EU tables €300bn plan to ditch Russian fossil fuels, speed up green transition

The European Commission submitted on Wednesday (18 May) a €300 billion plan to eliminate Russian energy imports by 2027, although it admitted this would require short-term investments in new fossil fuel infrastructure to replace imports of Russian oil and gas.

Combined with green legislation already on the table, the new plan, dubbed REPowerEU, will help Europe save €100 billion each year on gas, oil and coal imports, the EU executive said.

“Putin’s war is, as we all see, heavily disrupting the global energy market,” said European Commission President Ursula von der Leyen, adding that it has shown Europe’s dependence on imported fossil fuels and the vulnerability that comes with it.

“We must now reduce as soon as possible our dependency on Russian fossil fuels. I’m deeply convinced we can,” she continued.

The plan has three major elements: energy savings, boosting renewables, and diversifying European supplies of oil and gas.

It includes new proposals to raise the EU’s renewable energy target to 45% by 2030, up from the 40% target tabled last year, and increase the energy efficiency target from the 9% goal put forward in July 2021 to 13%.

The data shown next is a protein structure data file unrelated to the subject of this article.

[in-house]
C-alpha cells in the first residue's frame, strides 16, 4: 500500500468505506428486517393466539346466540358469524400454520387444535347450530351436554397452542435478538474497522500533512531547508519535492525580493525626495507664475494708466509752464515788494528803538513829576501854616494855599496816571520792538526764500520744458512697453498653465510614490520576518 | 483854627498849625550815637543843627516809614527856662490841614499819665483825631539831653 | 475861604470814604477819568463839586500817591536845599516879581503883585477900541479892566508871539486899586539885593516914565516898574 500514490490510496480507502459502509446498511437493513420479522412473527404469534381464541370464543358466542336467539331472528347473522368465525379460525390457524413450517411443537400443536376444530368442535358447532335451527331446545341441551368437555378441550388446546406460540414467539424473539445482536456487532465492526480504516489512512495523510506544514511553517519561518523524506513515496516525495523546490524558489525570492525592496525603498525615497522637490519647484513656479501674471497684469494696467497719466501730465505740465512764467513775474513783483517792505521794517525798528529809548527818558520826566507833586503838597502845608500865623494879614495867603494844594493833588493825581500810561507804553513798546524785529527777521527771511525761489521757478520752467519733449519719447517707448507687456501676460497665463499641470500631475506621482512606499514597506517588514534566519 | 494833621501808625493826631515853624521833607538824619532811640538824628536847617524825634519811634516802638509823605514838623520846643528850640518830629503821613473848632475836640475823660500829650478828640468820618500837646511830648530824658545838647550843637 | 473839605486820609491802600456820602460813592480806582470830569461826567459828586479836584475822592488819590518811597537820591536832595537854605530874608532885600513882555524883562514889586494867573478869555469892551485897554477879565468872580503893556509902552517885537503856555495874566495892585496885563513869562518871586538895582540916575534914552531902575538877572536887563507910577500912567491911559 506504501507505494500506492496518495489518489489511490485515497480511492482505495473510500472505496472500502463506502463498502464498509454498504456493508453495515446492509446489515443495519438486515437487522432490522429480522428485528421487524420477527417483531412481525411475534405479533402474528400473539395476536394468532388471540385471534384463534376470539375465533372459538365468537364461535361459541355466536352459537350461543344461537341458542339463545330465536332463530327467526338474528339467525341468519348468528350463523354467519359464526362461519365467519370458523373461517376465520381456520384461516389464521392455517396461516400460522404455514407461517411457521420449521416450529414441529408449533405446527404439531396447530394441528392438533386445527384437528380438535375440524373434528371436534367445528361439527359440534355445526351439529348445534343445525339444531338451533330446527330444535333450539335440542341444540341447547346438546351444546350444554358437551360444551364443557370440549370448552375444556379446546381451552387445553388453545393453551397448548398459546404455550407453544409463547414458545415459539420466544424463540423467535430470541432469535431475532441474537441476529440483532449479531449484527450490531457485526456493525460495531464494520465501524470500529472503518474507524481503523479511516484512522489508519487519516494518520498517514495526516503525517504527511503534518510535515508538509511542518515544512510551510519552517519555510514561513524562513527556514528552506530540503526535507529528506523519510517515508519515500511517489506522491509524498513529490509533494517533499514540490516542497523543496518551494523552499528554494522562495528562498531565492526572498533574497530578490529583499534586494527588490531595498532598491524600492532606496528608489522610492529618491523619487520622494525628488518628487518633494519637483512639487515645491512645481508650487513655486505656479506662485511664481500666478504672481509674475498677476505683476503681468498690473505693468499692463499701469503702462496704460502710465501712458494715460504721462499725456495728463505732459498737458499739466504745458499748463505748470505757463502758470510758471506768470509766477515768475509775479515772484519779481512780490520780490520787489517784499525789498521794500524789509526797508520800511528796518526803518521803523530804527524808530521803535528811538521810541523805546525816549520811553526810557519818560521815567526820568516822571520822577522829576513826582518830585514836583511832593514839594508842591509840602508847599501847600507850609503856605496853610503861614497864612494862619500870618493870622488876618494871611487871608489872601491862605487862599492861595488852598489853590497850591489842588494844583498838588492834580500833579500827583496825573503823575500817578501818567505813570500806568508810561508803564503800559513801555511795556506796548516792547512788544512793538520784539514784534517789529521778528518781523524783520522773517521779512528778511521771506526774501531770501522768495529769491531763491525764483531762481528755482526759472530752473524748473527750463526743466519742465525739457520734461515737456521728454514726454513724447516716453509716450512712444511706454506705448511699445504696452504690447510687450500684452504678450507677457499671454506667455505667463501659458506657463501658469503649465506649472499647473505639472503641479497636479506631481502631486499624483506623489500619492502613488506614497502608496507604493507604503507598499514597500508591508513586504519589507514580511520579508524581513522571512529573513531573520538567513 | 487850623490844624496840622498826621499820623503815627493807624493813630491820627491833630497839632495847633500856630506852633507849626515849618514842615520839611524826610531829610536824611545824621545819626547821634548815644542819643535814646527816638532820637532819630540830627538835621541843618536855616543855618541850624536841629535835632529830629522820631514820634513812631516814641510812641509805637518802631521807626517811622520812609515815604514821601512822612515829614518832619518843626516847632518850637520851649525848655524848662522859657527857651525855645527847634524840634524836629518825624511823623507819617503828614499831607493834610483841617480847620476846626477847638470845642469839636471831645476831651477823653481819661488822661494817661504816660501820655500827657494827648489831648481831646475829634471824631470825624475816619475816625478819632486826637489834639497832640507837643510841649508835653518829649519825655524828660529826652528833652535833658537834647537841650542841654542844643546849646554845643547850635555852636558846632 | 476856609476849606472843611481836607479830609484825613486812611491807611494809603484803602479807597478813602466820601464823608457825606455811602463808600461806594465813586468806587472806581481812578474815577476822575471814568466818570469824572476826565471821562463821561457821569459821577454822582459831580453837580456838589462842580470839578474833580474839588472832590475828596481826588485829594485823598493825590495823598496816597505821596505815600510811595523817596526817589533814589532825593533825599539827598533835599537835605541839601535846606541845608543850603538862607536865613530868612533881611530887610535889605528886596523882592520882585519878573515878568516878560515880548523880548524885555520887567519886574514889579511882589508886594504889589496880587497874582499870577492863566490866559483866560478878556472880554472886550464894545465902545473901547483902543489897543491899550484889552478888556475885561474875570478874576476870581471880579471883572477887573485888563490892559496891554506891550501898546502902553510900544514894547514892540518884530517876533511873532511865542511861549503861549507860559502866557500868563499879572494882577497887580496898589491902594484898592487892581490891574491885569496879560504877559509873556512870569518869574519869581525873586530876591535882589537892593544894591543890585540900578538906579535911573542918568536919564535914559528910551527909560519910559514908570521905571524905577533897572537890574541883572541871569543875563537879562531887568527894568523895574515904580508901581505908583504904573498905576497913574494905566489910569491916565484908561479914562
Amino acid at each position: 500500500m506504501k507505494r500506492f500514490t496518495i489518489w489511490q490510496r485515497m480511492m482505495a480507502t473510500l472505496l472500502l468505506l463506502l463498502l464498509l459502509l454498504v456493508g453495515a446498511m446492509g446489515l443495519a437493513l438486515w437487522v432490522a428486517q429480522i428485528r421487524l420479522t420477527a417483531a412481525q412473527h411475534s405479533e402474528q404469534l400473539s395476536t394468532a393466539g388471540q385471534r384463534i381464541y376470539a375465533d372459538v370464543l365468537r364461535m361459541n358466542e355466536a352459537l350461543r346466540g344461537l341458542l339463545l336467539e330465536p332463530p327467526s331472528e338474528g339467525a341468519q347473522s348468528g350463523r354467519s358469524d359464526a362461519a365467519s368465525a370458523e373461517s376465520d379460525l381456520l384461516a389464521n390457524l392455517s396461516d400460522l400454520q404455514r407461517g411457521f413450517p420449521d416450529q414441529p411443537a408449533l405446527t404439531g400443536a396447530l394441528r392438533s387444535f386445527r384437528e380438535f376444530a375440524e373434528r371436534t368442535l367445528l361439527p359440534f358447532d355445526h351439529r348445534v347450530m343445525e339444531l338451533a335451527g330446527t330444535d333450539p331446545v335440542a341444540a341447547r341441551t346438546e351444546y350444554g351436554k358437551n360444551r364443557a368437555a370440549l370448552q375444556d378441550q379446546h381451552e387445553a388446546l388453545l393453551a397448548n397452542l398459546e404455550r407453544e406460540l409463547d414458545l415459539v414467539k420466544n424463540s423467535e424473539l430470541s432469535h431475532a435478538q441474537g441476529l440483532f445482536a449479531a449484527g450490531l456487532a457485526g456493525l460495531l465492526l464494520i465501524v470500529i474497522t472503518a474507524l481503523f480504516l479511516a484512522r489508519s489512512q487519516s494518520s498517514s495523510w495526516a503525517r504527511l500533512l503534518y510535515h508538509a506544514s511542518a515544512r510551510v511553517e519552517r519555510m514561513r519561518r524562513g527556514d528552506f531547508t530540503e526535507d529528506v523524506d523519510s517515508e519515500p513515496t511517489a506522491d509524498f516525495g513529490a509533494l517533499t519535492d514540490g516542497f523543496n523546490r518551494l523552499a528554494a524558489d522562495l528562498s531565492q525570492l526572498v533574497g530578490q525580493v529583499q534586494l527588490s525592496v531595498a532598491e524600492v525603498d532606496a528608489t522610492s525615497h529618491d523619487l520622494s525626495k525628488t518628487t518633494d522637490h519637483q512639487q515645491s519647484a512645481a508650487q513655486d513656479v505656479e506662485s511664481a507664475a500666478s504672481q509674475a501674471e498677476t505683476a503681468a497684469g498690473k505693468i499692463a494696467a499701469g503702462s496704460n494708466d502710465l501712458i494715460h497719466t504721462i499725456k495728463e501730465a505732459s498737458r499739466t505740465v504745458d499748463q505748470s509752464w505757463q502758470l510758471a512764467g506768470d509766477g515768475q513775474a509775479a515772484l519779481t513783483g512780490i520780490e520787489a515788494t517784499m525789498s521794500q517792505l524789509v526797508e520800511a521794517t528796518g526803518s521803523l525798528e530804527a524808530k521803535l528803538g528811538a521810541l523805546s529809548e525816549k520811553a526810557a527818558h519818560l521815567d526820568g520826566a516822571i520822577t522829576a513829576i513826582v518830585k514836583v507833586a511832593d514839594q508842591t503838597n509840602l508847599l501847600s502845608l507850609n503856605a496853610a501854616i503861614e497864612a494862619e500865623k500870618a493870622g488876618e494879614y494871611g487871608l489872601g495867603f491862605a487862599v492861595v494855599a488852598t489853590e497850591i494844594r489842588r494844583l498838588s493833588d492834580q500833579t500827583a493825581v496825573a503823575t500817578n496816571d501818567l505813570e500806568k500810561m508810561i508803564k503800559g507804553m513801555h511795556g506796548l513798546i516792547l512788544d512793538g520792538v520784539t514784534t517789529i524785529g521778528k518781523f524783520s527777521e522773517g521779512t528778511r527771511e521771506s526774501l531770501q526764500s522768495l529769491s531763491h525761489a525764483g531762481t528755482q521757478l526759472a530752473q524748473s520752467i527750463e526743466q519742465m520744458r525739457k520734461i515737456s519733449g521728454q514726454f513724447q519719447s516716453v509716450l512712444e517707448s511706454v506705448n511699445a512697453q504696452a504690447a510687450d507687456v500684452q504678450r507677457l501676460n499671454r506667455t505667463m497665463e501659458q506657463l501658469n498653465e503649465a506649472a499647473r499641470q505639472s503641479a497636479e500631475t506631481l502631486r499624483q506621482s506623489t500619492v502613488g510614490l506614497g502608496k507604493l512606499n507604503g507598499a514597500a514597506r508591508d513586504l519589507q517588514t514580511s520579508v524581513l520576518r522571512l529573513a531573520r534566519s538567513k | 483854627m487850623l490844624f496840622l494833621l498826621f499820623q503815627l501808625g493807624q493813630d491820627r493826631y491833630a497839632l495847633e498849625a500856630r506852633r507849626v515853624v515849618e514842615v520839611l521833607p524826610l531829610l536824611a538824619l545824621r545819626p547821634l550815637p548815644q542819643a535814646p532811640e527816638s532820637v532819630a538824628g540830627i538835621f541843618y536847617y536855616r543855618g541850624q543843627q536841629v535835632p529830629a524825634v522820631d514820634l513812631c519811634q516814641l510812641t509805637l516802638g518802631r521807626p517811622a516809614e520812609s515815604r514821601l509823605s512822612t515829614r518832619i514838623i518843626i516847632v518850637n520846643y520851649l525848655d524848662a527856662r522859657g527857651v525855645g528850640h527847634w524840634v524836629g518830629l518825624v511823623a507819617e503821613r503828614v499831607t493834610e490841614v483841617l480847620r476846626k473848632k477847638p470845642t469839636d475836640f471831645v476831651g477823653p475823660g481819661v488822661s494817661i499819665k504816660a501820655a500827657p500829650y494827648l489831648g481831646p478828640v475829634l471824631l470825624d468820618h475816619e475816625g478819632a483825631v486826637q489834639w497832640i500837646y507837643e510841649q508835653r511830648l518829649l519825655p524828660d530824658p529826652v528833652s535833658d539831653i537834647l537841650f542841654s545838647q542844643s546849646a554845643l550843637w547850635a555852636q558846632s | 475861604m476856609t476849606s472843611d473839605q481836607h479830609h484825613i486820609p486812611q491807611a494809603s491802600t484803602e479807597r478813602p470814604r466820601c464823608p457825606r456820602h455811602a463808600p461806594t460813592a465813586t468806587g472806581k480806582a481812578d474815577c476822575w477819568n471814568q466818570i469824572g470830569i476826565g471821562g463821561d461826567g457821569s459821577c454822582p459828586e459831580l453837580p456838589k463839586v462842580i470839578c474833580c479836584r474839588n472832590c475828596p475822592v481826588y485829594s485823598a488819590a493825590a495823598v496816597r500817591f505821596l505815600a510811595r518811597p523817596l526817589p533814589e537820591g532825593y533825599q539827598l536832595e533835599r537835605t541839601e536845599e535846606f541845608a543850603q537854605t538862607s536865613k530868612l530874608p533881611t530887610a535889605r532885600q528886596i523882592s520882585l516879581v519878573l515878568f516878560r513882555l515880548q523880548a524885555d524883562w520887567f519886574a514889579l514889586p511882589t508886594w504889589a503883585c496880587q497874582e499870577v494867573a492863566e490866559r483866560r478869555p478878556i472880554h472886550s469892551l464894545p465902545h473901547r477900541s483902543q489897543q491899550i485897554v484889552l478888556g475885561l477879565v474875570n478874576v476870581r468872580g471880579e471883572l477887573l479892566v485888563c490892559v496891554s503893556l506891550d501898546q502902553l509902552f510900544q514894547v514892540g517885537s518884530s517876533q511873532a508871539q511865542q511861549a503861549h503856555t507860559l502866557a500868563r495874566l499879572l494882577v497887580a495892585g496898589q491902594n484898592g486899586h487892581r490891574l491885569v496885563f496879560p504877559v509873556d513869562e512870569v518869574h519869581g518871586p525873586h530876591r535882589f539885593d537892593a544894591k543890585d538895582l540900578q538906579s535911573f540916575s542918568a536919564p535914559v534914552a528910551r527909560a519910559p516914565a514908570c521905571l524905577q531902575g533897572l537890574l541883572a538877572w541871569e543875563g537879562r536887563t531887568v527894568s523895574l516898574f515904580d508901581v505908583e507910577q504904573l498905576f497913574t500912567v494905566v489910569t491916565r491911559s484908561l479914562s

It also proposes making solar panels mandatory for public and new residential buildings by 2025 and 2029, respectively.

“It is more urgent than ever that Europe become master of its own destiny, increase its resilience and sovereignty and continue to lead the world in facing the climate crisis,” said EU climate chief Frans Timmermans.

Under the plan, Russian gas usage will be reduced by two thirds by the end of 2022. This will be followed by a more gradual, linear reduction of reliance due to the time it takes to build up renewable energy capacities, a senior EU official said.

“If you would take that line, just for the sake of argument, you would reach independency, [in] about 2026 or 2027,” the official added.

Renewables at the heart of REPowerEU

Rapid and massive deployment of renewable energy, particularly solar, is at the core of the REPowerEU plan, according to the European Commission proposal.

To accelerate deployment, the EU executive wants to make permitting procedures simpler, with new wind and solar projects being declared a matter of “overriding public interest”, and ‘go-to’ areas introduced at the national level in zones with low environmental risk.